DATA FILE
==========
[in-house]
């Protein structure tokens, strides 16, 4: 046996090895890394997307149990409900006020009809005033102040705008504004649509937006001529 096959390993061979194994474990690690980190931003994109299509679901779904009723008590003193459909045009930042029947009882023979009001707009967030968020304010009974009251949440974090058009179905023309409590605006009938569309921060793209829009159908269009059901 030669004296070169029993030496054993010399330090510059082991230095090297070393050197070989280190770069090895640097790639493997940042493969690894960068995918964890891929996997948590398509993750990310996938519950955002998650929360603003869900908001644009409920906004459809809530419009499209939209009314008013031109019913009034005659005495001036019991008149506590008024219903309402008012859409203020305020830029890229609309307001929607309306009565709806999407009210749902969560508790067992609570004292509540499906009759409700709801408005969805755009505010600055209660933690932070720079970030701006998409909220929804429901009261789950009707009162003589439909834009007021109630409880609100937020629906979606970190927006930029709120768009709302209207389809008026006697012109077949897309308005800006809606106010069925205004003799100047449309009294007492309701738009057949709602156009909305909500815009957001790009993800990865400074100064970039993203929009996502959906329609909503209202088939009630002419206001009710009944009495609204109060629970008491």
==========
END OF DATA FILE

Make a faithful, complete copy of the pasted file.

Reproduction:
[in-house]
């Protein structure tokens, strides 16, 4: 046996090895890394997307149990409900006020009809005033102040705008504004649509937006001529 096959390993061979194994474990690690980190931003994109299509679901779904009723008590003193459909045009930042029947009882023979009001707009967030968020304010009974009251949440974090058009179905023309409590605006009938569309921060793209829009159908269009059901 030669004296070169029993030496054993010399330090510059082991230095090297070393050197070989280190770069090895640097790639493997940042493969690894960068995918964890891929996997948590398509993750990310996938519950955002998650929360603003869900908001644009409920906004459809809530419009499209939209009314008013031109019913009034005659005495001036019991008149506590008024219903309402008012859409203020305020830029890229609309307001929607309306009565709806999407009210749902969560508790067992609570004292509540499906009759409700709801408005969805755009505010600055209660933690932070720079970030701006998409909220929804429901009261789950009707009162003589439909834009007021109630409880609100937020629906979606970190927006930029709120768009709302209207389809008026006697012109077949897309308005800006809606106010069925205004003799100047449309009294007492309701738009057949709602156009909305909500815009957001790009993800990865400074100064970039993203929009996502959906329609909503209202088939009630002419206001009710009944009495609204109060629970008491």